China's Counterfeit Culture: Even Buildings Fall Victim To Copycats

 @mflorcruzm.florcruz@ibtimes.com on January 08 2013 12:37 PM
Galaxy Soho
Galaxy Soho, located in Beijing's Chaoyang district, designed by Zaha Hadid IBTimes

China has long had a reputation for its abundance of counterfeit goods, but now its copycat culture is going beyond the intellectual property of movies, music and other bootleg items. Several of the nation's new architectural projects are carbon-copy replicas from other parts of China and around the world.

In 2011, a town in Huizhou city, in Guangdong province in southern China, made headlines when it was discovered that it was almost an exact copy of an Alpine village in Austria and Unesco World Heritage Site named Hallstatt. According to China Daily, the project cost $940 million and was the idea of a Chinese mining tycoon.

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The fake Hallstatt (above) and the real one

The Huizhou version of Hallstatt, or Halltstatt 2, mainly serves as a tourist attraction and was not built with the intention of housing residents, somewhat akin to the replicas of scenic citiies found in Las Vegas. However, in the case of Haltstatt 2, the plans were formed and executed in secrecy, which had some residents of the original Halltstatt upset.

"They should have asked the owners of the hotel and the other buildings if we agree with the idea to rebuild Hallstatt in China, and they did not," Monika Wenger, the owner of a Hallstatt hotel that was copied, said to News 24. 

Apparently, Wenger only found out about the project when a Chinese guest, sent to do some architectural "research," accidentally publicized the plans. For the most part, however, the Chinese version of Halltstatt has been received with flattery by most people in the Austrian town.

"The population is amused that such a little place of the region Salzkammergut is important enough to get a copy," Alexander Scheutz, mayor of Halltstatt, said in an interview with the BBC.

Reactions aren't as amused from the architects whose buildings get copied.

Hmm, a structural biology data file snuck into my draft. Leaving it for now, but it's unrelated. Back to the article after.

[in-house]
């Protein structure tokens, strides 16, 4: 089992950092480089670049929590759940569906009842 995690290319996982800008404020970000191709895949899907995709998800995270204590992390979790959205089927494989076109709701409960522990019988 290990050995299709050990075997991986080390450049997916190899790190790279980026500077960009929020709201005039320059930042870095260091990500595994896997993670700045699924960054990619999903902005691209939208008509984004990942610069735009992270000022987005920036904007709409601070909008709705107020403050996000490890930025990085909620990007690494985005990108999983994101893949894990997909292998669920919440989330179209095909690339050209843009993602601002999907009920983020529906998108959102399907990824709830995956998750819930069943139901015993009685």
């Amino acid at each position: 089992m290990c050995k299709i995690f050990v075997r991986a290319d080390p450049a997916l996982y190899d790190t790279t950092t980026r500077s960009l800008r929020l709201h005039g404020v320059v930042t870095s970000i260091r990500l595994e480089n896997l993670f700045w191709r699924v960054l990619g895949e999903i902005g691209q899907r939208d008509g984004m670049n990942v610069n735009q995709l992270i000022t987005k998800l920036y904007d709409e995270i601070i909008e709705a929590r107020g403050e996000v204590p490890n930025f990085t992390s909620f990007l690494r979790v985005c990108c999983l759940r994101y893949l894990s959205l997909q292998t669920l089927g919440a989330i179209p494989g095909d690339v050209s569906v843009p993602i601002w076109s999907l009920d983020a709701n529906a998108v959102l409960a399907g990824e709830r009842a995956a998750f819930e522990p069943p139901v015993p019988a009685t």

Most recently, a copy of a project in Beijing's Wangjing area, which is still in construction, by Zaha Hadid, a British-Iraqi architect, has popped up in the southern city of Chongqing, much to the displeasure of the Beijing developers and Hadid herself.

Meiquan-22nd-Century-buil-008 The controversial building in Chongqing, that British architect Zaha Hadid says is a copy of her buildings in Beijing.  Str/AFP/Getty Images

Chongqing's pebble-shaped building, which Hadid says is too similar to her designs

According to the Guardian, both Hadid and the chairman of the Chinese real estate development giant Soho, Pan Shiyi, intend to take the Chongqing developers to court for intellectual property infringement. However, the Chongqing developers are insisting that their pebble-shaped buildings were inspired by the stones that can be found in the nearby Yangtze river and not by Hadid's building.

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Hadid's newest project in Wangjing, which is still under construction

That may be a lie. The futuristic, rounded buildings in Chongqing seem to be distinctly hers. Hadid just completed a building in Beijing's Chaoyang district, called Soho Galaxy, late last year. Her distinct design style for the Galaxy project carried through to her new project in Wangjing, located 20 minutes away.

Galaxy Soho Galaxy Soho, located in Beijing's Chaoyang district, designed by Zaha Hadid  IBTimes

Hadid's completed project, Beijing's Soho Galaxy

Whether or not Chongqing developers used Hadid's plans is still to be determined, but Hadid's Galaxy and Wangjing buildings aren't the first of their kind in Beijing.

The Guardian correctly pointed out the city's first rounded structure, the National Grand Theater, opened in 2007. The theater, designed by Paul Andreu and dubbed the Egg by locals, could also arguably be considered as the main inspiration for Beijing's new bulbous structures.

The controversial building in Chongqing recently launched a slogan to counter the accusations: "Never meant to copy, only want to surpass."

But that's marketing. The legal aspects are murkier, and China currently isn't very good at discerning between inspiration and infringement.

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